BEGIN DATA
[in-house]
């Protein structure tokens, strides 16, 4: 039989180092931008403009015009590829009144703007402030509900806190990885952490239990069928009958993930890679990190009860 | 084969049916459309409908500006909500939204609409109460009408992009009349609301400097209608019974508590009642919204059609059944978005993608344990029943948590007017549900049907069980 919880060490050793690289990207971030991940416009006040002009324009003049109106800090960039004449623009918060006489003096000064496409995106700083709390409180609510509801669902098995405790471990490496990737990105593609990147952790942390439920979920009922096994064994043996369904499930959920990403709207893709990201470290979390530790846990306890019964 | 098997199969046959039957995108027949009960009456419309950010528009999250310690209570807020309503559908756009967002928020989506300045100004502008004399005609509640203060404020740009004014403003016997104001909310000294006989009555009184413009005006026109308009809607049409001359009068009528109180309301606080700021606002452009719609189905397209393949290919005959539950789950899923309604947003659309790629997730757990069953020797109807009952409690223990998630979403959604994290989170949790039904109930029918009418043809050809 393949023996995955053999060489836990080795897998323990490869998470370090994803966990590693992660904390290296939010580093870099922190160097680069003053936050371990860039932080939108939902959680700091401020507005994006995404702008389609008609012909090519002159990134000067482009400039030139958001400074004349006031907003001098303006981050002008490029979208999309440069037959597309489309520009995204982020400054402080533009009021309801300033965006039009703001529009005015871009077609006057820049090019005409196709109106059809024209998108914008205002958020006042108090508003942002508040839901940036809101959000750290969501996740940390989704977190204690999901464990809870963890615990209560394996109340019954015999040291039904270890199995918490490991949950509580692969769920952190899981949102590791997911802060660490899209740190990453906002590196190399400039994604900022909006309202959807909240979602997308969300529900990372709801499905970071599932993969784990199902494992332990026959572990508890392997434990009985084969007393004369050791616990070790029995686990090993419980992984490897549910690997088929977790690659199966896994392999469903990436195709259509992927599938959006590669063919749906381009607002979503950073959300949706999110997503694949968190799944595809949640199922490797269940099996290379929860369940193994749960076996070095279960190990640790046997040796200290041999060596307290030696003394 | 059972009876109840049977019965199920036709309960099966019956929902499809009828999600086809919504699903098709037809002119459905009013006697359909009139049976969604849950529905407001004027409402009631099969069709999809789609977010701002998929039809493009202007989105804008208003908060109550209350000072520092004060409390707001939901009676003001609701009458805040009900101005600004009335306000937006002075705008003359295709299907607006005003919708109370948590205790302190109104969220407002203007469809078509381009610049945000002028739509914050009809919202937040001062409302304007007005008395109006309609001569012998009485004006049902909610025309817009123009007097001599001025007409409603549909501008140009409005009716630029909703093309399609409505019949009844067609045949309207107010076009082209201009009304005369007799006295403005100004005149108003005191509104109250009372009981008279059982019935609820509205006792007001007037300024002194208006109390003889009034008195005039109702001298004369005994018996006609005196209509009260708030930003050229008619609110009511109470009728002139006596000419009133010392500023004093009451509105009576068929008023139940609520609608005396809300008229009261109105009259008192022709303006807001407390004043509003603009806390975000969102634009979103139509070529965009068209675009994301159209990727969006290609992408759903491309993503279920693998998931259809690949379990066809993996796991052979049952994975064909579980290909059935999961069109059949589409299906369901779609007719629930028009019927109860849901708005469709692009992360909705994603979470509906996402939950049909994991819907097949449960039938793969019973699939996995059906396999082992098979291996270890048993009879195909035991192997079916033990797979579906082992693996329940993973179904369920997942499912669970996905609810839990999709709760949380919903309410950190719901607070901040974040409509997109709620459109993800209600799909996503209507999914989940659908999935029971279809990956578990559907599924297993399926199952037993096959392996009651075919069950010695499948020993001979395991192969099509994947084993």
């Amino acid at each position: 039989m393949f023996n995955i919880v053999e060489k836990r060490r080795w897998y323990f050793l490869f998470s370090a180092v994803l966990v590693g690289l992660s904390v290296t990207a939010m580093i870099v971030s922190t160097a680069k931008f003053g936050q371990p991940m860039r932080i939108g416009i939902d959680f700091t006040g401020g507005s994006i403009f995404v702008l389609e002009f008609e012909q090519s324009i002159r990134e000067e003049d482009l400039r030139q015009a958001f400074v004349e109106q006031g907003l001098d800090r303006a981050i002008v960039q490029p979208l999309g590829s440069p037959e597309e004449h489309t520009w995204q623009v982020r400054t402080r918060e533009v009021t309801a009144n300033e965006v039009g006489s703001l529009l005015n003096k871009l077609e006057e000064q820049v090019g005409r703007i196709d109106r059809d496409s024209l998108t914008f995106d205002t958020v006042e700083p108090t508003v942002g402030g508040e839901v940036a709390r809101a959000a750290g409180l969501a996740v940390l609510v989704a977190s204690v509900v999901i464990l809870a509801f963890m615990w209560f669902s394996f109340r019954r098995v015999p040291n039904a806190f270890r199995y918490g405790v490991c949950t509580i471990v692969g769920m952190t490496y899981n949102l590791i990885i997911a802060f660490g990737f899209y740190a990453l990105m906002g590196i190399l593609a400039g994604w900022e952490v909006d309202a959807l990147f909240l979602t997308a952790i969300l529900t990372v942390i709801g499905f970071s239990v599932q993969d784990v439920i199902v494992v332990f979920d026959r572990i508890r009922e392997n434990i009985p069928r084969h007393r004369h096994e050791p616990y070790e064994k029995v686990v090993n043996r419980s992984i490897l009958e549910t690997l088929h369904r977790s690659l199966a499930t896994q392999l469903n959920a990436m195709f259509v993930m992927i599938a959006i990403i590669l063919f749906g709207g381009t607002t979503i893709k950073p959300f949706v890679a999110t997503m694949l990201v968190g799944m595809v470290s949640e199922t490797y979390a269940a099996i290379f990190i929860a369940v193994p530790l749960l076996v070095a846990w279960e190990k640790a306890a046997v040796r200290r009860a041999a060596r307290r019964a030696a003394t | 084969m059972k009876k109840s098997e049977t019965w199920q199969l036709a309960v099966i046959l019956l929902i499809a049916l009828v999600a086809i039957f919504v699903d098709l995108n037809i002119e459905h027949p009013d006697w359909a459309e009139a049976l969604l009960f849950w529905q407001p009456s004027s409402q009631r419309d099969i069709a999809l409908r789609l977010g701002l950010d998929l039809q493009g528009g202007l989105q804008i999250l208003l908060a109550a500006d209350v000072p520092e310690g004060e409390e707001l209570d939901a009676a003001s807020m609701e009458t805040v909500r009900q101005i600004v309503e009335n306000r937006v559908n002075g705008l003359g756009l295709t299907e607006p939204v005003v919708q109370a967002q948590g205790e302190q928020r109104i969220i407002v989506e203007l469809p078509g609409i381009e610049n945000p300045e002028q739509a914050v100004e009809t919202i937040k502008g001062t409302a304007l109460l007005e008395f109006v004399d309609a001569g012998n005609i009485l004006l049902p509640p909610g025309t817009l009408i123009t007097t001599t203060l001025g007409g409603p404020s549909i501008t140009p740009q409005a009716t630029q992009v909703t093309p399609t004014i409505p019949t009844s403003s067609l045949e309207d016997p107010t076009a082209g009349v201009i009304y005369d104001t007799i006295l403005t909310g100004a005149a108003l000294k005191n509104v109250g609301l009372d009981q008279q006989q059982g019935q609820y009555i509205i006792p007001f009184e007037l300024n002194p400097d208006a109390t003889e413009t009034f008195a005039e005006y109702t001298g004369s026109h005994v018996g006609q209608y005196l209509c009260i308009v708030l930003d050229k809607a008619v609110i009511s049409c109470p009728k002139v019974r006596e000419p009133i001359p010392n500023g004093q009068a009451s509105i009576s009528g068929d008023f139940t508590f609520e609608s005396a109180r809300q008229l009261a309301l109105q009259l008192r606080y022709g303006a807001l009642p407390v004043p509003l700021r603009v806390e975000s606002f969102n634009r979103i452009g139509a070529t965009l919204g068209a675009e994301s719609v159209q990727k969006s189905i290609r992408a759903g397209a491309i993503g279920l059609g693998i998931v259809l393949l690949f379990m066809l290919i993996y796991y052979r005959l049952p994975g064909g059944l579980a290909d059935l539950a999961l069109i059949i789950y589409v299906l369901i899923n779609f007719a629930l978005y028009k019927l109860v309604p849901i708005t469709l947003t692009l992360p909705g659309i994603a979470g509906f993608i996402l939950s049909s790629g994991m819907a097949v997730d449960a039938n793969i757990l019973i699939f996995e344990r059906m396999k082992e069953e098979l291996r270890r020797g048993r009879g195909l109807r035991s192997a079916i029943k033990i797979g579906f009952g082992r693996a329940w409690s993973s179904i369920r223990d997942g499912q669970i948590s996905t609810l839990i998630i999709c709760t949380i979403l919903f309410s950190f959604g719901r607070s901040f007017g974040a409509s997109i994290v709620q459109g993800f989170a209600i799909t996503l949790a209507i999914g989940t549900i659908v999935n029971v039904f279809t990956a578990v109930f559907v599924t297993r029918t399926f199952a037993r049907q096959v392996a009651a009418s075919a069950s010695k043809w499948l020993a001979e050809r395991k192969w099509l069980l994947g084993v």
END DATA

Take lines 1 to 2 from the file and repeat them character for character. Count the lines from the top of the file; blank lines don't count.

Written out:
[in-house]
């Protein structure tokens, strides 16, 4: 039989180092931008403009015009590829009144703007402030509900806190990885952490239990069928009958993930890679990190009860 | 084969049916459309409908500006909500939204609409109460009408992009009349609301400097209608019974508590009642919204059609059944978005993608344990029943948590007017549900049907069980 919880060490050793690289990207971030991940416009006040002009324009003049109106800090960039004449623009918060006489003096000064496409995106700083709390409180609510509801669902098995405790471990490496990737990105593609990147952790942390439920979920009922096994064994043996369904499930959920990403709207893709990201470290979390530790846990306890019964 | 098997199969046959039957995108027949009960009456419309950010528009999250310690209570807020309503559908756009967002928020989506300045100004502008004399005609509640203060404020740009004014403003016997104001909310000294006989009555009184413009005006026109308009809607049409001359009068009528109180309301606080700021606002452009719609189905397209393949290919005959539950789950899923309604947003659309790629997730757990069953020797109807009952409690223990998630979403959604994290989170949790039904109930029918009418043809050809 393949023996995955053999060489836990080795897998323990490869998470370090994803966990590693992660904390290296939010580093870099922190160097680069003053936050371990860039932080939108939902959680700091401020507005994006995404702008389609008609012909090519002159990134000067482009400039030139958001400074004349006031907003001098303006981050002008490029979208999309440069037959597309489309520009995204982020400054402080533009009021309801300033965006039009703001529009005015871009077609006057820049090019005409196709109106059809024209998108914008205002958020006042108090508003942002508040839901940036809101959000750290969501996740940390989704977190204690999901464990809870963890615990209560394996109340019954015999040291039904270890199995918490490991949950509580692969769920952190899981949102590791997911802060660490899209740190990453906002590196190399400039994604900022909006309202959807909240979602997308969300529900990372709801499905970071599932993969784990199902494992332990026959572990508890392997434990009985084969007393004369050791616990070790029995686990090993419980992984490897549910690997088929977790690659199966896994392999469903990436195709259509992927599938959006590669063919749906381009607002979503950073959300949706999110997503694949968190799944595809949640199922490797269940099996290379929860369940193994749960076996070095279960190990640790046997040796200290041999060596307290030696003394 | 059972009876109840049977019965199920036709309960099966019956929902499809009828999600086809919504699903098709037809002119459905009013006697359909009139049976969604849950529905407001004027409402009631099969069709999809789609977010701002998929039809493009202007989105804008208003908060109550209350000072520092004060409390707001939901009676003001609701009458805040009900101005600004009335306000937006002075705008003359295709299907607006005003919708109370948590205790302190109104969220407002203007469809078509381009610049945000002028739509914050009809919202937040001062409302304007007005008395109006309609001569012998009485004006049902909610025309817009123009007097001599001025007409409603549909501008140009409005009716630029909703093309399609409505019949009844067609045949309207107010076009082209201009009304005369007799006295403005100004005149108003005191509104109250009372009981008279059982019935609820509205006792007001007037300024002194208006109390003889009034008195005039109702001298004369005994018996006609005196209509009260708030930003050229008619609110009511109470009728002139006596000419009133010392500023004093009451509105009576068929008023139940609520609608005396809300008229009261109105009259008192022709303006807001407390004043509003603009806390975000969102634009979103139509070529965009068209675009994301159209990727969006290609992408759903491309993503279920693998998931259809690949379990066809993996796991052979049952994975064909579980290909059935999961069109059949589409299906369901779609007719629930028009019927109860849901708005469709692009992360909705994603979470509906996402939950049909994991819907097949449960039938793969019973699939996995059906396999082992098979291996270890048993009879195909035991192997079916033990797979579906082992693996329940993973179904369920997942499912669970996905609810839990999709709760949380919903309410950190719901607070901040974040409509997109709620459109993800209600799909996503209507999914989940659908999935029971279809990956578990559907599924297993399926199952037993096959392996009651075919069950010695499948020993001979395991192969099509994947084993």